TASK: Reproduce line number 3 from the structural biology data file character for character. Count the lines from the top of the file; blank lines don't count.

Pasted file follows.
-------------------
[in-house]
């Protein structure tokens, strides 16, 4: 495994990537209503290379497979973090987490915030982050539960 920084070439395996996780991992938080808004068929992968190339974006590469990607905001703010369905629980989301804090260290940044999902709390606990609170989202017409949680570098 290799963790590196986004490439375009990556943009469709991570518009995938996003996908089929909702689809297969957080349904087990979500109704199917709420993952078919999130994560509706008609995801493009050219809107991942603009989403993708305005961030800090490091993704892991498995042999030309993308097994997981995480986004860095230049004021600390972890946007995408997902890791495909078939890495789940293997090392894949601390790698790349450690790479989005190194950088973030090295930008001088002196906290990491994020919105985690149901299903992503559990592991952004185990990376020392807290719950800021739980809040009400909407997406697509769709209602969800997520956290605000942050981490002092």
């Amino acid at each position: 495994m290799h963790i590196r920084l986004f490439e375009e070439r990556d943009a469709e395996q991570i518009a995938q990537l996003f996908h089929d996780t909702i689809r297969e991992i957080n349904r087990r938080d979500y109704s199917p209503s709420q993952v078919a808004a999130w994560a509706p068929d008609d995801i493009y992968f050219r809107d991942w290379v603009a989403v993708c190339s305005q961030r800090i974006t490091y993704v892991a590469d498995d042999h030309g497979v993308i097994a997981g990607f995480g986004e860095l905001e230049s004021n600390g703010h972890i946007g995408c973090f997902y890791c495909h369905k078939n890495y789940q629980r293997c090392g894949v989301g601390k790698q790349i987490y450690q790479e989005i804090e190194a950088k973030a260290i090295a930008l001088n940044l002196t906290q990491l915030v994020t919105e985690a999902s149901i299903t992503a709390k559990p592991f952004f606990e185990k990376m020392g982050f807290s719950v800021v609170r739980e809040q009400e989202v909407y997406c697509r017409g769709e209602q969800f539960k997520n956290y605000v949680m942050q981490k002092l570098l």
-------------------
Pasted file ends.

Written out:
């Amino acid at each position: 495994m290799h963790i590196r920084l986004f490439e375009e070439r990556d943009a469709e395996q991570i518009a995938q990537l996003f996908h089929d996780t909702i689809r297969e991992i957080n349904r087990r938080d979500y109704s199917p209503s709420q993952v078919a808004a999130w994560a509706p068929d008609d995801i493009y992968f050219r809107d991942w290379v603009a989403v993708c190339s305005q961030r800090i974006t490091y993704v892991a590469d498995d042999h030309g497979v993308i097994a997981g990607f995480g986004e860095l905001e230049s004021n600390g703010h972890i946007g995408c973090f997902y890791c495909h369905k078939n890495y789940q629980r293997c090392g894949v989301g601390k790698q790349i987490y450690q790479e989005i804090e190194a950088k973030a260290i090295a930008l001088n940044l002196t906290q990491l915030v994020t919105e985690a999902s149901i299903t992503a709390k559990p592991f952004f606990e185990k990376m020392g982050f807290s719950v800021v609170r739980e809040q009400e989202v909407y997406c697509r017409g769709e209602q969800f539960k997520n956290y605000v949680m942050q981490k002092l570098l």